Academy system vs father-son: A new paradigm

Maddy Friend Columnist

By Maddy Friend, Maddy Friend is a Roar Expert

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    The northern academies, designed to attract and nurture young players from the non-football states, have garnered much controversy since their introduction several years ago – mostly centred around the quality of the players being produced, and their draft value.

    The AFL’s website states that the academies “are aimed at increasing the opportunities for young people in NSW and Queensland to learn about and play the game of Australian rules football.

    “The four northern AFL clubs are incentivised through draft concessions for their role in growing the Australian Rules talent pool in NSW and Queensland, and ultimately strengthening the state and community leagues in those states.”

    In that regard, the initiative has been a remarkable success.

    Sydney youngsters Callum Mills and Isaac Heeney are the two most successful products of the system, but Brisbane, Gold Coast, and Greater Western Sydney have also reaped the benefits.

    Callum Mills of the Swans takes a mark over Stephen Coniglio of the Giants

    Callum Mills (AAP Image/Dean Lewins)

    The academies are an important part of our game, as the continued focus on attracting and developing young players who would otherwise have likely turned to different sports expands reach and popularity.

    However, the itinerant nature of football coaching – where former players often move interstate for their chance to join the coaching ranks – has thrown up another permutation to the mix: young players who are eligible to be drafted under both the father-son rule, and the academy system.

    Two players in particular fit this year – Nick Blakey, son of former North Melbourne and Brisbane player John, who is eligible to join both clubs under the father-son rule, but is also eligible for Sydney’s academy, given he has lived there for the past 12 years, and John is on the coaching panel.

    Likewise, Bailey Scott, son of former Geelong and North Melbourne player Robert, is eligible to join those two clubs as well as the Gold Coast as an academy selection, having lived there since he was nine.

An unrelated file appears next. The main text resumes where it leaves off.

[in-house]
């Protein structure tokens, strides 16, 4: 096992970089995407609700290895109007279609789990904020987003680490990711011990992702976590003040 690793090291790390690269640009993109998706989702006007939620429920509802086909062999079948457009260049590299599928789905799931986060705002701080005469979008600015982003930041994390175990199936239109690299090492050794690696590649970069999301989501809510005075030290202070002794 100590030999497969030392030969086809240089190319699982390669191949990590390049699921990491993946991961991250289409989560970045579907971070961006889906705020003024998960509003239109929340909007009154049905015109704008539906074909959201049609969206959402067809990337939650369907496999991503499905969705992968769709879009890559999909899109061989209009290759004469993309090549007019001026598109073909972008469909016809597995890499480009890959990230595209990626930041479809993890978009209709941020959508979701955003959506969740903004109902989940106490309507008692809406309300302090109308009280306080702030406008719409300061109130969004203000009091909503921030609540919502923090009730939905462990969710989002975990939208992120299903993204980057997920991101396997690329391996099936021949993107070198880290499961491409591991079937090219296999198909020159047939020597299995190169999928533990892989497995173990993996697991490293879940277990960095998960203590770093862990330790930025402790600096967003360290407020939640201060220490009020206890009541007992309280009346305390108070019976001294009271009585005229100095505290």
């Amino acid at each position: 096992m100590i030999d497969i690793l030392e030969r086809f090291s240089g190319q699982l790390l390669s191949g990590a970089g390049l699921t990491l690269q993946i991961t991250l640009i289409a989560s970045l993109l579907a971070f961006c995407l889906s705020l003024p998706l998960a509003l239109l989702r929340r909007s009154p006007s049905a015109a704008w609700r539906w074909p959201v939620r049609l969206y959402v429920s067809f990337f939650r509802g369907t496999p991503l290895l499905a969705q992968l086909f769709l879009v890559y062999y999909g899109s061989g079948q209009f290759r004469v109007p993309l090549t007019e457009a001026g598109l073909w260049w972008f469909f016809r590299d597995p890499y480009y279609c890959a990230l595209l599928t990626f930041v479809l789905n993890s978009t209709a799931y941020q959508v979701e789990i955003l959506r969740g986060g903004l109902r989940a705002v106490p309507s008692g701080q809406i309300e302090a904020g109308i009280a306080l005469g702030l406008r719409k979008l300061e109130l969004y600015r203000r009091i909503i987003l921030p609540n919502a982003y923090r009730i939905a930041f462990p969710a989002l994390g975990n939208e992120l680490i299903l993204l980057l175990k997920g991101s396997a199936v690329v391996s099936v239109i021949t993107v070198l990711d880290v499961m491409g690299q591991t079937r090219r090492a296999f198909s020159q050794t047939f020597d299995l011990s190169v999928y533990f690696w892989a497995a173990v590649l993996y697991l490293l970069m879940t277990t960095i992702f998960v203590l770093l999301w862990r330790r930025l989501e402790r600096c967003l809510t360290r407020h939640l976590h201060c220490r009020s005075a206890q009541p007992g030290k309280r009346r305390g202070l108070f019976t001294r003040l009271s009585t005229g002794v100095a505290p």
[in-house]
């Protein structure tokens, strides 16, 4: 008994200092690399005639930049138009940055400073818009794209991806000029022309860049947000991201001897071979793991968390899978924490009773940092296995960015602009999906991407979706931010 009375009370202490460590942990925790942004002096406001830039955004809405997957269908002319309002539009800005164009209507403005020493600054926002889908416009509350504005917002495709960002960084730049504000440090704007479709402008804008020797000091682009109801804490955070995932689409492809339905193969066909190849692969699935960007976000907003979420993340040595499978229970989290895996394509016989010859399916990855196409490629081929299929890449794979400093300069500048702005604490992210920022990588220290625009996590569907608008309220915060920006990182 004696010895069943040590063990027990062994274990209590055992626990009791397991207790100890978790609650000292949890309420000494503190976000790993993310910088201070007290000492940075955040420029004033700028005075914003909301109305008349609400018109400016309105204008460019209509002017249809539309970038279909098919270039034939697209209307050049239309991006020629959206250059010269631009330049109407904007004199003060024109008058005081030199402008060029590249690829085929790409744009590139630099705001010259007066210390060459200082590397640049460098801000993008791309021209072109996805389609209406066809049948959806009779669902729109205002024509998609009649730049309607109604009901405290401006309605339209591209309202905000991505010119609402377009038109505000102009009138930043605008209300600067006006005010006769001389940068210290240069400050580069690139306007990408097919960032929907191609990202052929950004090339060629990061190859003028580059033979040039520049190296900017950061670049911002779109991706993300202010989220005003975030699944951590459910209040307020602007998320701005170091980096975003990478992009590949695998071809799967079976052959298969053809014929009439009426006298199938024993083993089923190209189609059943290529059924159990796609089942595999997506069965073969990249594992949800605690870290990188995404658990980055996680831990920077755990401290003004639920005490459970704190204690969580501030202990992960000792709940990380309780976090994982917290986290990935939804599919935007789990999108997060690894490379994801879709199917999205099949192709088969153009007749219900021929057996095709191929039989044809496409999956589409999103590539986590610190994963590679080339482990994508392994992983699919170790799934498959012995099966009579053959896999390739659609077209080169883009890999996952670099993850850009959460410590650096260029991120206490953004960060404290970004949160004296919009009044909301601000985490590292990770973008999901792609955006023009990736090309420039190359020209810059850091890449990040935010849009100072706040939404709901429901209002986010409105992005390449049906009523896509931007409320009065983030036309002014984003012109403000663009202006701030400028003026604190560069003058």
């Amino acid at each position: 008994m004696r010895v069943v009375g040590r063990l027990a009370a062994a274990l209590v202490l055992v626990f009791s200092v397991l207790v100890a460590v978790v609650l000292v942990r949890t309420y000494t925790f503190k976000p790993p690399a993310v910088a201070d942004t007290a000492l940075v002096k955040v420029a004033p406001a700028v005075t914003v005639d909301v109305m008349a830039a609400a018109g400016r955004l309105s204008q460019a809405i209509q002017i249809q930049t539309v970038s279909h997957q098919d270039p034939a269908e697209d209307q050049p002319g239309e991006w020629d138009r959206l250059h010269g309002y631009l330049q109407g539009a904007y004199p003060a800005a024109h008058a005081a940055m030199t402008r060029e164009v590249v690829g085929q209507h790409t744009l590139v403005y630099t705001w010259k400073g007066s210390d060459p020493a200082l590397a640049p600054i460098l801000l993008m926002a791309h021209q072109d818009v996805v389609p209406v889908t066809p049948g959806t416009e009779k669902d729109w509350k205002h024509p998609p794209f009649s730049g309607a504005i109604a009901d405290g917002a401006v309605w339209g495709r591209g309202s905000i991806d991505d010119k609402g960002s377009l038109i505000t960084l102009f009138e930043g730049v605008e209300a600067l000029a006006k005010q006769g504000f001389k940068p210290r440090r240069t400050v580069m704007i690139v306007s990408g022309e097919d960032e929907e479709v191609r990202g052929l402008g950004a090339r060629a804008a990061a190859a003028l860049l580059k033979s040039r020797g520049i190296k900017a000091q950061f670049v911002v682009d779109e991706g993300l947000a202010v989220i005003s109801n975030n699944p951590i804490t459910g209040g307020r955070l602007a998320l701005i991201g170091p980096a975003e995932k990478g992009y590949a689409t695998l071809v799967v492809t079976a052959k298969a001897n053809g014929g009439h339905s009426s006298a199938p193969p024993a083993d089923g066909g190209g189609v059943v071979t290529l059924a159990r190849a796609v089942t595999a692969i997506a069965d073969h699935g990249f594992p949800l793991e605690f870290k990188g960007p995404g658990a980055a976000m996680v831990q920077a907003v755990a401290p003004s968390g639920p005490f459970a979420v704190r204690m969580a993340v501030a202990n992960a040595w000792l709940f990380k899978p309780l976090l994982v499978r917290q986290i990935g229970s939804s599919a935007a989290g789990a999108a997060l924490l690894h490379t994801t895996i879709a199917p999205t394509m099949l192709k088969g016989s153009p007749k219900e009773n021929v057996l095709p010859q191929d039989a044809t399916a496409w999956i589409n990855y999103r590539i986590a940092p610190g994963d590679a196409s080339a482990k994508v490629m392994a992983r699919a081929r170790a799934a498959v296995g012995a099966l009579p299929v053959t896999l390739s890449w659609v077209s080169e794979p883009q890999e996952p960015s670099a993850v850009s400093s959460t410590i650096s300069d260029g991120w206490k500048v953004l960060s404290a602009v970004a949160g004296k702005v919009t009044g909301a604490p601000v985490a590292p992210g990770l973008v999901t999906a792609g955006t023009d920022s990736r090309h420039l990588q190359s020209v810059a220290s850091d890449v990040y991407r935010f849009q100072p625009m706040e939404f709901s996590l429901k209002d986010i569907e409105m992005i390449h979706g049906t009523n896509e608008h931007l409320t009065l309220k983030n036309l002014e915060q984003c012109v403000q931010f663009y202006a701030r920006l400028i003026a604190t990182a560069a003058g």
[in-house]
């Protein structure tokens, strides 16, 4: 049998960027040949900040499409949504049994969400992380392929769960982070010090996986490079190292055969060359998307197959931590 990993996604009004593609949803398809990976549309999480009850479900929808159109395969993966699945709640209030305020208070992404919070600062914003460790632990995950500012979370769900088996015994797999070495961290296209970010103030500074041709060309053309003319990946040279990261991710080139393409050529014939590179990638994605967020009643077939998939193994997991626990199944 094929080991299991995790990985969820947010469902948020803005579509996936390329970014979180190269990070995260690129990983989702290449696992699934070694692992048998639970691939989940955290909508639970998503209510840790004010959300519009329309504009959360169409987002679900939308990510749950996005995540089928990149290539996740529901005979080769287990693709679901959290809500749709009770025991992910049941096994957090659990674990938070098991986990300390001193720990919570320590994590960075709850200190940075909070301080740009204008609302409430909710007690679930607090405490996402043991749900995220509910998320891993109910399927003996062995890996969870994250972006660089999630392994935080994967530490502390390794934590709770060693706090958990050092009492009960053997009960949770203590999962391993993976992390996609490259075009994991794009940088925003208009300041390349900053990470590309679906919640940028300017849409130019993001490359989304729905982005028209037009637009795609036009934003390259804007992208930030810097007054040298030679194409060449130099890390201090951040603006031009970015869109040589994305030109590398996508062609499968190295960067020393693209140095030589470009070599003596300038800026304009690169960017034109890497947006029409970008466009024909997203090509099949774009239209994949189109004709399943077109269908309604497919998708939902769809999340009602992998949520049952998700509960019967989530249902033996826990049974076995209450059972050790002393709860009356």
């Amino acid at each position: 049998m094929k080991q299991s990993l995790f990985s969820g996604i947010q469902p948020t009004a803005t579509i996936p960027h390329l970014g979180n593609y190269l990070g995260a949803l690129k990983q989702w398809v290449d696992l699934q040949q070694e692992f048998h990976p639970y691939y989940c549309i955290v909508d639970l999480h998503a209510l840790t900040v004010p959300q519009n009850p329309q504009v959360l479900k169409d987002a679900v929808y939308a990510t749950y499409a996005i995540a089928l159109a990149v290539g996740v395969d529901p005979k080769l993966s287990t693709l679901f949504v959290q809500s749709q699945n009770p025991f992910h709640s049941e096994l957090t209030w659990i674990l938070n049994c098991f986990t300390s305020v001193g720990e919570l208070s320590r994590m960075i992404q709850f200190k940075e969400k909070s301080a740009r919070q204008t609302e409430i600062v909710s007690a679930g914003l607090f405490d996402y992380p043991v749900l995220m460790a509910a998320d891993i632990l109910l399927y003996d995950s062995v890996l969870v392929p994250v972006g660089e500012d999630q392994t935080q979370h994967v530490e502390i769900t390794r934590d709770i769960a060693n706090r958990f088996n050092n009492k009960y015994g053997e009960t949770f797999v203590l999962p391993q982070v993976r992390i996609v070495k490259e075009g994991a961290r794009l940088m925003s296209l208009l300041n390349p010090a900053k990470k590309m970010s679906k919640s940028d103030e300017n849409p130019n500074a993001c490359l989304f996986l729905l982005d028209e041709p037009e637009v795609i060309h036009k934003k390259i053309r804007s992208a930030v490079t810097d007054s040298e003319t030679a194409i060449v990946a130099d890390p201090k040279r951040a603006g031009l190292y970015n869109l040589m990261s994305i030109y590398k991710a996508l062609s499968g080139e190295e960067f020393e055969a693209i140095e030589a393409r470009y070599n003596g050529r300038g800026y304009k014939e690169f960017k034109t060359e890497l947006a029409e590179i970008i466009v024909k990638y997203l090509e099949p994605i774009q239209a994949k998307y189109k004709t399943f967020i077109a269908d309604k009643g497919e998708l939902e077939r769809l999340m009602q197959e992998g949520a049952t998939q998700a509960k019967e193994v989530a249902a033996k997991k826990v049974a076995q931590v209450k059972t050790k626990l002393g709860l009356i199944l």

This raises questions over the purpose of the academies, the sanctity of the father-son rule, and the AFL’s intentions in this space.

    Blakey and Scott are representative of a wider issue – they are players who, due to their fathers’ careers, have been around football since a young age, and would have almost undoubtedly been playing it regardless of whether they had moved interstate or not. The fact that they are now eligible for Sydney and Gold Coast goes against the academies’ founding principle of growing the talent pool in non-traditional states – it has not grown the talent pool, merely found itself the beneficiary of two, young, Victorian footballers.

    Yes, the Suns and Swans have played an important part in developing the pair (Blakey is widely viewed as a top-five selection, while Scott looks a likely mid-range prospect; both are members of the AFL Academy squad), but this would likely have been the case had they been playing in the TAC Cup for their local clubs.

    Having grown up in their respective zones, they obviously have an affinity with those cities and clubs, but I’m sure there is also a connection with the clubs for which their fathers played.

    The father-son rule has long been a way for clubs – based on their own good fortune – to acquire talented players at discounted rates, while preserving club connections, something valued by fans. It’s one of the unique and treasured tenets – or quirks, if you like – of our game.

    Clubs should be comfortable in the knowledge that traditional connections will continue under the system, and have likely been planning for several years for these players to join their club in the future. The fact that this system can be over-ridden by the academies seems to go against the AFL’s oft-stated tenet that the father-son system is an intrinsic part of our game.